Nine years ago, a little boy dove into a pool. That’s when it started. With that one splash, everything changed. The boy had no idea what he was getting into, what lied ahead of him. All of the friends he would make. All of the things he would experience. The agonizing pain, the long hours, and the things he would learn. He wouldn’t ever give up. That boy grew, and took with him wisdom and knowledge from the challenges he was faced with. Not knowing, he was being taught things that would help him throughout his whole life. Lessons that started with one splash.
I am that boy. I am still on that journey. For me, swimming was never just a sport, it was my life. From waking up at five in the morning and diving into an icy pool, to swimming an average of 3-4 hours a day, everyday, including holidays. I believe that swimming, and other sports teach lessons and habits that will get carried over to life after competition. The lessons will be carried into the world of school, work, and relationships. I could have been forced to focus on either swimming or school. No, I chose both. Swimming has taught me how to manage my time wisely, and not waste any. With all of the homework I get, and how tired I am after a practice, I could have easily decided that it was too much, and that I had too much to worry about. Since my determination for swimming couldn’t be stopped, and stopping school would never be an option, I had to learn to do both efficiently. This balancing act will carry over after I am done swimming. When I have many responsibilities, I will be able to handle it.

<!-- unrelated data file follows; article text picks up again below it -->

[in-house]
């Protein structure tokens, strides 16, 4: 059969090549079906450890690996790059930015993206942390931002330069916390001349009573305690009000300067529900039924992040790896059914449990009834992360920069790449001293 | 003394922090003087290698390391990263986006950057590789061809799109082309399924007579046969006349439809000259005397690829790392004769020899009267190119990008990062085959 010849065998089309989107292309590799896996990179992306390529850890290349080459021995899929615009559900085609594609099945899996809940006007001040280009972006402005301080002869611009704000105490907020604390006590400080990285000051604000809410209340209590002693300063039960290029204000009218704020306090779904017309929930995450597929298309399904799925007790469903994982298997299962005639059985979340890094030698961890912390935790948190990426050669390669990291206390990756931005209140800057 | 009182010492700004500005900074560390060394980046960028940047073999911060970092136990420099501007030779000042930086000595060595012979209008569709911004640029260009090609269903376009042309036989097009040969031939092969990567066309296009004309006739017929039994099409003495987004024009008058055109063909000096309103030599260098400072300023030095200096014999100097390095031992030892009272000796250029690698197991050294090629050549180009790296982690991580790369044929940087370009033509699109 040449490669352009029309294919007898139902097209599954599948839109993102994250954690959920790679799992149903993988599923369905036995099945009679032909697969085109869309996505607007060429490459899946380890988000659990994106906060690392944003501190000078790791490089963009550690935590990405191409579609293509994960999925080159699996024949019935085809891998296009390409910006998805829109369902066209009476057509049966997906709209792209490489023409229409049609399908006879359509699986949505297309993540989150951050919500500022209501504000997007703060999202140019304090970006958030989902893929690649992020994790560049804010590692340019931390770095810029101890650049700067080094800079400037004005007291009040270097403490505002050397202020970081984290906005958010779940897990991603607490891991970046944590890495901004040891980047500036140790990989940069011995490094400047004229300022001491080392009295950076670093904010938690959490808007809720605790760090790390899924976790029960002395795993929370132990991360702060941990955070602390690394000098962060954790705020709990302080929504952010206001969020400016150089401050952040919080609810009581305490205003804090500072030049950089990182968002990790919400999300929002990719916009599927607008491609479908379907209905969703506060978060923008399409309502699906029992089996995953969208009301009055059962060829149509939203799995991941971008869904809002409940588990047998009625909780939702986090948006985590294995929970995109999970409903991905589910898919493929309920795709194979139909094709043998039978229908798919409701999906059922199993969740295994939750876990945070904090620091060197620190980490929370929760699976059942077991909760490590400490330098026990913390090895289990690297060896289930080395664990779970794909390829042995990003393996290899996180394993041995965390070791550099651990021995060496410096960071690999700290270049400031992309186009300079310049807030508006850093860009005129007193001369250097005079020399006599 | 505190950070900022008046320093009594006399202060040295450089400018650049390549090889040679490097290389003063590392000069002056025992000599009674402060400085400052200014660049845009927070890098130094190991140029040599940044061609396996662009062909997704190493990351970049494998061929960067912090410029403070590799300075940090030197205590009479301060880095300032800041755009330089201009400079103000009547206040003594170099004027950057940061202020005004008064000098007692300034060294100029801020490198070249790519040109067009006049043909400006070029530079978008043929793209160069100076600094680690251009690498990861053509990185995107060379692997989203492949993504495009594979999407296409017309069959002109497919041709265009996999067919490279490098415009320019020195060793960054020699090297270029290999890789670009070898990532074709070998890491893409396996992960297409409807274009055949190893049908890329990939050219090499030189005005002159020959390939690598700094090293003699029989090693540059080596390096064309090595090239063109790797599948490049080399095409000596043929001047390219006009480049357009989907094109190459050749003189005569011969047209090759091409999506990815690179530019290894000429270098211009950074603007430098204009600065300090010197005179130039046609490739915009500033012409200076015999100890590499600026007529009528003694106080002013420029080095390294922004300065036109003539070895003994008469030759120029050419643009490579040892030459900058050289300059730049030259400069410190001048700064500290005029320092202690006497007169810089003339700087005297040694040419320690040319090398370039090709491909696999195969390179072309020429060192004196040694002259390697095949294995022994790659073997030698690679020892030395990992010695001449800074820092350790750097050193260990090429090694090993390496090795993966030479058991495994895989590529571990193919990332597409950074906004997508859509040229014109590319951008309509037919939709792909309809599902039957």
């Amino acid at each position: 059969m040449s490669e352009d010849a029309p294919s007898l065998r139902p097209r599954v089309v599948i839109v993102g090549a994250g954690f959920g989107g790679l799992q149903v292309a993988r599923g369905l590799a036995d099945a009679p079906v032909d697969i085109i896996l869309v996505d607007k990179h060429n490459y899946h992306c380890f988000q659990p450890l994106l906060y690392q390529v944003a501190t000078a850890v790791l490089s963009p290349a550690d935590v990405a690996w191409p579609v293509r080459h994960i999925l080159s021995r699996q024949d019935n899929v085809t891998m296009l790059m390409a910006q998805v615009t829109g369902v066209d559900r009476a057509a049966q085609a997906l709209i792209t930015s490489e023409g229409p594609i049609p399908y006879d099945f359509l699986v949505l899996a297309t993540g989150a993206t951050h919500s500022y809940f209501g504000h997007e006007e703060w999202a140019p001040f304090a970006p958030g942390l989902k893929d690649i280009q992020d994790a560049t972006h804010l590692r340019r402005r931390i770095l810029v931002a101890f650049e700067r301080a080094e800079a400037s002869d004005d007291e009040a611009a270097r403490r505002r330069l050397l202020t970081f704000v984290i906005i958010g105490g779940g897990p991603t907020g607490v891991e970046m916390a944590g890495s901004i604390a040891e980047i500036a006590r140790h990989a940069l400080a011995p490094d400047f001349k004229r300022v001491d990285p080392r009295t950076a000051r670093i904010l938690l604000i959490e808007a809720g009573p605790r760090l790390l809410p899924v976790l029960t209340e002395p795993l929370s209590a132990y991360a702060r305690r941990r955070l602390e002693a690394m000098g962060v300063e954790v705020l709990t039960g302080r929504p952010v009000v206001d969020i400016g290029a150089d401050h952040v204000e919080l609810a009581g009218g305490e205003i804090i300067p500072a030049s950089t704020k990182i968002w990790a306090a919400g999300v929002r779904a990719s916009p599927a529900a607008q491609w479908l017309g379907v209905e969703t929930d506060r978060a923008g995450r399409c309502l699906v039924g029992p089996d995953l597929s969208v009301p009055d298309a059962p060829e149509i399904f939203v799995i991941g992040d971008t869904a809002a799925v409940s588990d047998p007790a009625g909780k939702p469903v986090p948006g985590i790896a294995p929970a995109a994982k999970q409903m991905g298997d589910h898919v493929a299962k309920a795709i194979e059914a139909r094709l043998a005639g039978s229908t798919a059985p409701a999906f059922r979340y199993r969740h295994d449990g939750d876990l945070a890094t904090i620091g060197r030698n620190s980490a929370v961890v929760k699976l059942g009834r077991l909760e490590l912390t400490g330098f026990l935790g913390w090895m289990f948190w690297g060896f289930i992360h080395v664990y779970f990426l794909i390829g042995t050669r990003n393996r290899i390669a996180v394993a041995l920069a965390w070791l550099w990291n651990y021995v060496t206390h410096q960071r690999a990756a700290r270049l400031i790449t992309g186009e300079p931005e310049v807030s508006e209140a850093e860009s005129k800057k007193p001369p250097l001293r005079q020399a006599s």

Swimming has also taught me to set goals. Obviously for swimming you set goal times for yourself to achieve throughout the season. Some are higher, and require more effort. Those are the ones that are the most important to me. Setting goals for myself has helped me in the past. Since determination was acquired as time went by, working towards goals became much less complicated. I have the mind set, now all I have to do is do it. Now that I know how to set goals effectively, I am ready to apply that to my life. Once I am older, and working, the process of completing something will come naturally. No goal is too high to reach if you’re willing to put in the effort and determination to achieve it. For me, I’ve learned it through experience, and will always carry that with me. So many things can be taken from sports, not just the obvious. I was never aware that I was being taught life lessons while swimming. When I’m done swimming, I’ll take away so much more. And to think, it all started with that one splash.
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